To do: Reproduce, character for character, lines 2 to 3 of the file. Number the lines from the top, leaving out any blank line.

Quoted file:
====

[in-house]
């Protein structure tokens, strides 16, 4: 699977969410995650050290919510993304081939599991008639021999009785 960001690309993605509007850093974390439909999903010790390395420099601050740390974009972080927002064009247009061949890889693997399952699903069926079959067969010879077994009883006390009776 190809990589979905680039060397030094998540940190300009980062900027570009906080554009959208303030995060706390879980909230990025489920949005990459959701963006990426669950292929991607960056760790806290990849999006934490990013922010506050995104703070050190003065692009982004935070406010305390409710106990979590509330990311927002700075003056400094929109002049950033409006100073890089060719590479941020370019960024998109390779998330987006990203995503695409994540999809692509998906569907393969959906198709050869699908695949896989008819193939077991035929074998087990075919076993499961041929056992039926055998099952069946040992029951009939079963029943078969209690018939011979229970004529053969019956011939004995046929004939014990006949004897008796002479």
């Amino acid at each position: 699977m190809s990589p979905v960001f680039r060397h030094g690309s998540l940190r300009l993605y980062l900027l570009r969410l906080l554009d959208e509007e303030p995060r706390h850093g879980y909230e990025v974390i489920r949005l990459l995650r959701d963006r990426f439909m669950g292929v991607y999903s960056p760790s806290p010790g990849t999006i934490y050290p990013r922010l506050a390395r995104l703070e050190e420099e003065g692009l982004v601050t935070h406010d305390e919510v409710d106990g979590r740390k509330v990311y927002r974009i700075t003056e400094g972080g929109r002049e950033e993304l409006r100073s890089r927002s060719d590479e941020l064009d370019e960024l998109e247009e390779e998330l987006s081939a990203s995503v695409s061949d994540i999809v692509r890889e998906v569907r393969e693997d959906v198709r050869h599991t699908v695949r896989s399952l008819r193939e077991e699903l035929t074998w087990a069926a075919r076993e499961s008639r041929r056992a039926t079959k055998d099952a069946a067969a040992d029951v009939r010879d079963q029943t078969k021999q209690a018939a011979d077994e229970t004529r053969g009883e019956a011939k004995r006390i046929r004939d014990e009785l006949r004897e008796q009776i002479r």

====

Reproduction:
């Protein structure tokens, strides 16, 4: 699977969410995650050290919510993304081939599991008639021999009785 960001690309993605509007850093974390439909999903010790390395420099601050740390974009972080927002064009247009061949890889693997399952699903069926079959067969010879077994009883006390009776 190809990589979905680039060397030094998540940190300009980062900027570009906080554009959208303030995060706390879980909230990025489920949005990459959701963006990426669950292929991607960056760790806290990849999006934490990013922010506050995104703070050190003065692009982004935070406010305390409710106990979590509330990311927002700075003056400094929109002049950033409006100073890089060719590479941020370019960024998109390779998330987006990203995503695409994540999809692509998906569907393969959906198709050869699908695949896989008819193939077991035929074998087990075919076993499961041929056992039926055998099952069946040992029951009939079963029943078969209690018939011979229970004529053969019956011939004995046929004939014990006949004897008796002479």
């Amino acid at each position: 699977m190809s990589p979905v960001f680039r060397h030094g690309s998540l940190r300009l993605y980062l900027l570009r969410l906080l554009d959208e509007e303030p995060r706390h850093g879980y909230e990025v974390i489920r949005l990459l995650r959701d963006r990426f439909m669950g292929v991607y999903s960056p760790s806290p010790g990849t999006i934490y050290p990013r922010l506050a390395r995104l703070e050190e420099e003065g692009l982004v601050t935070h406010d305390e919510v409710d106990g979590r740390k509330v990311y927002r974009i700075t003056e400094g972080g929109r002049e950033e993304l409006r100073s890089r927002s060719d590479e941020l064009d370019e960024l998109e247009e390779e998330l987006s081939a990203s995503v695409s061949d994540i999809v692509r890889e998906v569907r393969e693997d959906v198709r050869h599991t699908v695949r896989s399952l008819r193939e077991e699903l035929t074998w087990a069926a075919r076993e499961s008639r041929r056992a039926t079959k055998d099952a069946a067969a040992d029951v009939r010879d079963q029943t078969k021999q209690a018939a011979d077994e229970t004529r053969g009883e019956a011939k004995r006390i046929r004939d014990e009785l006949r004897e008796q009776i002479r």